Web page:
APA issues first-ever guidelines for practice with men and boys
Men commit 90 percent of homicides in the United States and represent 77 percent of homicide victims. They’re the demographic group most at risk of being victimized by violent crime. They are 3.5 times more likely than women to die by suicide, and their life expectancy is 4.9 years shorter than women’s. Boys are far more likely to be diagnosed with attention-deficit hyperactivity disorder than girls, and they face harsher punishments in school—especially boys of color.
APA’s new Guidelines for Psychological Practice With Boys and Men strive to recognize and address these problems in boys and men. Thirteen years in the making, they draw on more than 40 years of research showing that traditional masculinity is psychologically harmful and that socializing boys to suppress their emotions causes damage that echoes both inwardly and outwardly.
Researchers assumed that masculinity and femininity were opposite ends of a spectrum, and “healthy” psychology entailed identifying strongly with the gender roles conferred by a person’s biological sex.
The main thrust of the subsequent research is that traditional masculinity—marked by stoicism, competitiveness, dominance and aggression—is, on the whole, harmful. Men socialized in this way are less likely to engage in healthy behaviors. For example, a 2011 study led by Kristen Springer, PhD, of Rutgers University, found that men with the strongest beliefs about masculinity were only half as likely as men with more moderate masculine beliefs to get preventive health care. And in 2007, researchers led by James Mahalik, PhD, of Boston College, found that the more men conformed to masculine norms, the more likely they were to consider as normal risky health behaviors such as heavy drinking, using tobacco and avoiding vegetables, and to engage in these risky behaviors themselves.
“Because of the way many men have been brought up—to be self-sufficient and able to take care of themselves—any sense that things aren’t OK needs to be kept secret,” Rabinowitz says. “Part of what happens is men who keep things to themselves look outward and see that no one else is sharing any of the conflicts that they feel inside. That makes them feel isolated. They think they’re alone. They think they’re weak. They think they’re not OK. They don’t realize that other men are also harboring private thoughts and private emotions and private conflicts.”
Some of this involves outreach. Efforts like the National Institute of Mental Health’s “Real Men. Real Depression” campaign can normalize help-seeking by showing tough guys struggling. When men do seek help, clinicians need to be aware that aggression and other externalizing symptoms can mask internalizing problems, Levant says. From early childhood on, boys are encouraged to push down any emotion other than anger, he says, which interrupts boys’ emotional development.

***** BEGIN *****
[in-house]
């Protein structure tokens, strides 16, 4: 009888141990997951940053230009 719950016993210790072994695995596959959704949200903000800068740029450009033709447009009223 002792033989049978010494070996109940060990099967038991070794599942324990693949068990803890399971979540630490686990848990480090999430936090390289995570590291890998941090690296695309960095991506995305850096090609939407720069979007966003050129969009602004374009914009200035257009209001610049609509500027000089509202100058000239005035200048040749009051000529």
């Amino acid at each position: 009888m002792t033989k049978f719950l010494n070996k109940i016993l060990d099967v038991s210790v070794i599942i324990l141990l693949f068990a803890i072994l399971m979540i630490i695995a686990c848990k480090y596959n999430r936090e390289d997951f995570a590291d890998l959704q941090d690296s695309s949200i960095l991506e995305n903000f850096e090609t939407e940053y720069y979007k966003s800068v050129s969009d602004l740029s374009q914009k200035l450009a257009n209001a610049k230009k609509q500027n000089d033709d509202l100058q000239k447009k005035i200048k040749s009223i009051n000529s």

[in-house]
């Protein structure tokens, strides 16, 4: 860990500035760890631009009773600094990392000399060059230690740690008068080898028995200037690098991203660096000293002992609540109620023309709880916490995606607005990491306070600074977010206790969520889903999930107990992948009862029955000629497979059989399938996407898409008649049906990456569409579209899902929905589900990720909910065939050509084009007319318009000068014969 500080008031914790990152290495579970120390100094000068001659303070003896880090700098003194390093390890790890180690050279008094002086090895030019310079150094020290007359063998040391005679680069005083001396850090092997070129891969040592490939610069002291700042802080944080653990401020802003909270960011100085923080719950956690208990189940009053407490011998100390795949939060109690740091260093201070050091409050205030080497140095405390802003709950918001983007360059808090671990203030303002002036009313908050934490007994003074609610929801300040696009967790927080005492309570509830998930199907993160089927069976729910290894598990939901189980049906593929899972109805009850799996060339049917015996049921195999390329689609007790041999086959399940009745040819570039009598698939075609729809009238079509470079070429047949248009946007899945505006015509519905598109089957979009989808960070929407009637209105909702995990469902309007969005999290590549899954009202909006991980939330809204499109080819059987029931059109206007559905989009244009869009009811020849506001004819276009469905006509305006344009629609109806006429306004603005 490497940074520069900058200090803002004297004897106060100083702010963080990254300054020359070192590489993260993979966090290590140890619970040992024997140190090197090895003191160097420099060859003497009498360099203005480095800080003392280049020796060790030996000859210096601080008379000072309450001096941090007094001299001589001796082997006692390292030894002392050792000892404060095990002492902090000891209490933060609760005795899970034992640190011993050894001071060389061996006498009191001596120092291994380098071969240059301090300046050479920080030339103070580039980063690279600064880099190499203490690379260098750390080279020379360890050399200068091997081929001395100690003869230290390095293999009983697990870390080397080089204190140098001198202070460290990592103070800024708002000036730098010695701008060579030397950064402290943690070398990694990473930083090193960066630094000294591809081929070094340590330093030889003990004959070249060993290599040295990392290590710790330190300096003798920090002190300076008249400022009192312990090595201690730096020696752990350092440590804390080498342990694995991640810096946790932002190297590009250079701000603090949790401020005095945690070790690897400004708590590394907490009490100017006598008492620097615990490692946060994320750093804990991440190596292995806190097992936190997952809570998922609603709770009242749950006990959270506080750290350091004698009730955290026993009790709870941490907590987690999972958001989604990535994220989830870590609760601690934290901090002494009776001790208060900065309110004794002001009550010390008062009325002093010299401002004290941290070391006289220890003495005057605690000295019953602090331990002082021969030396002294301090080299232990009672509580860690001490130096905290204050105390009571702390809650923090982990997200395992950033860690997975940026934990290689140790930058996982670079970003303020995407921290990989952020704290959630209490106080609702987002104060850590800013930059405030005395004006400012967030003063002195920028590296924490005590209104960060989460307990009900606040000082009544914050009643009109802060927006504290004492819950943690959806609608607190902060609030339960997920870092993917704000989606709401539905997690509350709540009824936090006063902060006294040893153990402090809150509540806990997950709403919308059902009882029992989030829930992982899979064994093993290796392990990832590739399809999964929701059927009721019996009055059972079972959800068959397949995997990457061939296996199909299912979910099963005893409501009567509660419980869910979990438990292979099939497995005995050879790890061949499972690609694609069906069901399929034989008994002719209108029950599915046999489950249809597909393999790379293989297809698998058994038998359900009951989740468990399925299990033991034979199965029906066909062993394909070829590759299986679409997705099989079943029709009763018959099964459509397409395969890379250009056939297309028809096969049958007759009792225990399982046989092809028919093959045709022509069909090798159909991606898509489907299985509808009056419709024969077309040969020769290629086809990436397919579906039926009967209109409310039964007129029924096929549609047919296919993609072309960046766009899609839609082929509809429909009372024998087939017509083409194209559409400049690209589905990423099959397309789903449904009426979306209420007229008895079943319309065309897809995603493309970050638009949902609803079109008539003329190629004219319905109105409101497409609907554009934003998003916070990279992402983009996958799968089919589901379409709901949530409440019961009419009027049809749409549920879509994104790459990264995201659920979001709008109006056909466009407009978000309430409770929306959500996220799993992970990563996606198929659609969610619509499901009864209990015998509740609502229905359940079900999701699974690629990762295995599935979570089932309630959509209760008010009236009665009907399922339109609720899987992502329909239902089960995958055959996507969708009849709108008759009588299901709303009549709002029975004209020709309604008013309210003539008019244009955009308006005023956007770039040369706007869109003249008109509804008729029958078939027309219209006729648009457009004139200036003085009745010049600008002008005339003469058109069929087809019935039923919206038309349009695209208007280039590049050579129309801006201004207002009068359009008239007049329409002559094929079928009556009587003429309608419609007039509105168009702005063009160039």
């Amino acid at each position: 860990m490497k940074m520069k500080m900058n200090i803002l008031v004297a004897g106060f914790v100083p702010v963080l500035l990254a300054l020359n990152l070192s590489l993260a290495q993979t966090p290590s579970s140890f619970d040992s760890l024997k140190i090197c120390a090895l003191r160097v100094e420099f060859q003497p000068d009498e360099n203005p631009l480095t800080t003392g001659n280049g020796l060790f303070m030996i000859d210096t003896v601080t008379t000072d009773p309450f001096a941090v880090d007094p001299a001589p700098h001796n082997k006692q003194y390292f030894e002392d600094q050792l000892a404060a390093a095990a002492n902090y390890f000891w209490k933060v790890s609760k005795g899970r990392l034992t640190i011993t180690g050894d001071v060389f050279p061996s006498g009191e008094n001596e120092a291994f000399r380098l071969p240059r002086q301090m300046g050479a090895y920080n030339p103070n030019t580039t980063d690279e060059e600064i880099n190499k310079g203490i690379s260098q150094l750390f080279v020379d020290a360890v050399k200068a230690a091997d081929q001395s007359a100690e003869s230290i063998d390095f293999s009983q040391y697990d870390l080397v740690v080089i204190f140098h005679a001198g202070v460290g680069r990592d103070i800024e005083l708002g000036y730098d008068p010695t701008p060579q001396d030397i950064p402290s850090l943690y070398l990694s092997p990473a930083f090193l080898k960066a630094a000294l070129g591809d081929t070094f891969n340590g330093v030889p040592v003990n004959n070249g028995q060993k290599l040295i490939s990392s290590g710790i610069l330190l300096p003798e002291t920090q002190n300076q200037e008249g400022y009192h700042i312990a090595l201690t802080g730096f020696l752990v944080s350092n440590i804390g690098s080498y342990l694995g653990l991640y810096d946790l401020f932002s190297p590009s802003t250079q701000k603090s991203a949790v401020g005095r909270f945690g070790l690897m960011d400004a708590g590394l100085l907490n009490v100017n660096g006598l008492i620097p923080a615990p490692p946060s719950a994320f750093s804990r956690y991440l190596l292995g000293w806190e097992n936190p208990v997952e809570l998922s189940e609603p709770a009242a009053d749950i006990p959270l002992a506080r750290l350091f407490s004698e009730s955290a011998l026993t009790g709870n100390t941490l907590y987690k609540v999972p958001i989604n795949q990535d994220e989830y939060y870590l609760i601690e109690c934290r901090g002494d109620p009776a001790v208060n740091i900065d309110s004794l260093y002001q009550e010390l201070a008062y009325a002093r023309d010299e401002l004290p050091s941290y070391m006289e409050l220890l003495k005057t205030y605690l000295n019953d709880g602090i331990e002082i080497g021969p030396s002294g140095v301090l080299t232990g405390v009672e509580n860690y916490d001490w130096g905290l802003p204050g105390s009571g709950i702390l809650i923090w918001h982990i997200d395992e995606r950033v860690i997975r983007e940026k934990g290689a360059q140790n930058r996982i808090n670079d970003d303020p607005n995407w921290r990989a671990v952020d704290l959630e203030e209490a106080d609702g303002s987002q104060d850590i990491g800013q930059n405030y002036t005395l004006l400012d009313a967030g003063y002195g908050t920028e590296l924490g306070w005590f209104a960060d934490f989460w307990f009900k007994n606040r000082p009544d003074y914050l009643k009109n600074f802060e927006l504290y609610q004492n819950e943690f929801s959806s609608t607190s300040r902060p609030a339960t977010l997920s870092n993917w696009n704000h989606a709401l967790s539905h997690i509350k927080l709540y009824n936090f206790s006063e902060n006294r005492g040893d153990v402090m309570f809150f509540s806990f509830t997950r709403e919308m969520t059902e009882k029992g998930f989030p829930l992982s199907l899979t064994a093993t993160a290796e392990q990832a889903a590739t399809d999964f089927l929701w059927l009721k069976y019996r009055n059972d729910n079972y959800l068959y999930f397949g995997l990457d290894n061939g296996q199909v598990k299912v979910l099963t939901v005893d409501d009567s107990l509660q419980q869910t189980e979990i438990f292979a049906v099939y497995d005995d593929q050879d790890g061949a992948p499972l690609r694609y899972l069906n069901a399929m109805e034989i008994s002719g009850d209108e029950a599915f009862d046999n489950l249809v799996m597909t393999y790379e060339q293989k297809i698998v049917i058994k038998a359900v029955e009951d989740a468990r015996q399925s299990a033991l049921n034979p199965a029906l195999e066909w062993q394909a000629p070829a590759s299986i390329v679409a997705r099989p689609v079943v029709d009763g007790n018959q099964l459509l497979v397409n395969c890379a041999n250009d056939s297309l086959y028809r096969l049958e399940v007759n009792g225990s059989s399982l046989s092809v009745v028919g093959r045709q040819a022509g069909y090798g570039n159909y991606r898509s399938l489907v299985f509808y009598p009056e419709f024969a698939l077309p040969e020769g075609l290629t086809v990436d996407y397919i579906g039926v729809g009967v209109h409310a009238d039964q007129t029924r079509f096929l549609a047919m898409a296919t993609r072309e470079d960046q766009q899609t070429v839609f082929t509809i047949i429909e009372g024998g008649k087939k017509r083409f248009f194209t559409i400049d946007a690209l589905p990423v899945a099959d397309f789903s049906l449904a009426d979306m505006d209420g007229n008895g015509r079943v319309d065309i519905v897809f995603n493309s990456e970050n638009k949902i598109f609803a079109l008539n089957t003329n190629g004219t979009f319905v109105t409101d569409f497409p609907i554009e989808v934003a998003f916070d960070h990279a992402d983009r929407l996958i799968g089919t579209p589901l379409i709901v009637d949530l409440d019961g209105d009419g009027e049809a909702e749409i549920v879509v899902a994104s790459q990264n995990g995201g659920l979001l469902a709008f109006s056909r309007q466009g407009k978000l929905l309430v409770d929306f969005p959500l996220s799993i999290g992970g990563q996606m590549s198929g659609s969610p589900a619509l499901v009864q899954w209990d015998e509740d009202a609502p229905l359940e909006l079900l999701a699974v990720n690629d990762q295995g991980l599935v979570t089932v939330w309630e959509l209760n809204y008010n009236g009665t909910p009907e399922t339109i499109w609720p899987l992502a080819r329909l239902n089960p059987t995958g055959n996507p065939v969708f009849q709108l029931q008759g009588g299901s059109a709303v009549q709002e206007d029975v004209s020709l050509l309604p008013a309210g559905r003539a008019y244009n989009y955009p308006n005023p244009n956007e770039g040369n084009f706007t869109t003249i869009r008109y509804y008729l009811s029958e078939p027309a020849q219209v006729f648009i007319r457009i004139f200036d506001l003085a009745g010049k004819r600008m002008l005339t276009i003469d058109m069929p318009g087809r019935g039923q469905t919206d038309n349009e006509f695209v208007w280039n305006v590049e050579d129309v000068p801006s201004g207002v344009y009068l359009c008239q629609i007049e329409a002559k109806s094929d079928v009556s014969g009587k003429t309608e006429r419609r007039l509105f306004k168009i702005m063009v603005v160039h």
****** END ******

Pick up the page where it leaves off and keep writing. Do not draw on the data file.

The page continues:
“I tell clients that oftentimes anger is a powerful emotion to cover for a more vulnerable emotion we might feel,” such as sadness or shame, Levant says.
It’s also important to encourage pro-social aspects of masculinity, says McDermott. In certain circumstances, traits like stoicism and self-sacrifice can be absolutely crucial, he says. But the same tough demeanor that might save a soldier’s life in a war zone can destroy it at home with a romantic partner or child.
“There are times when you need to be able to power through,” McDermott says. “But if you only do that, and you believe that if you don’t do that then you’re somehow less worthy as a person, that’s where you have a problem.”
The clinician’s role, McDermott says, can be to encourage men to discard the harmful ideologies of traditional masculinity (violence, sexism) and find flexibility in the potentially positive aspects (courage, leadership).
[The vast majority of males are not violent or sexist.]
Getting that message out to men—that they’re adaptable, emotional and capable of engaging fully outside of rigid norms—is what the new guidelines are designed to do. And if psychologists can focus on supporting men in breaking free of masculinity rules that don’t help them, the effects could spread beyond just mental health for men, McDermott says. “If we can change men,” he says, “we can change the world.”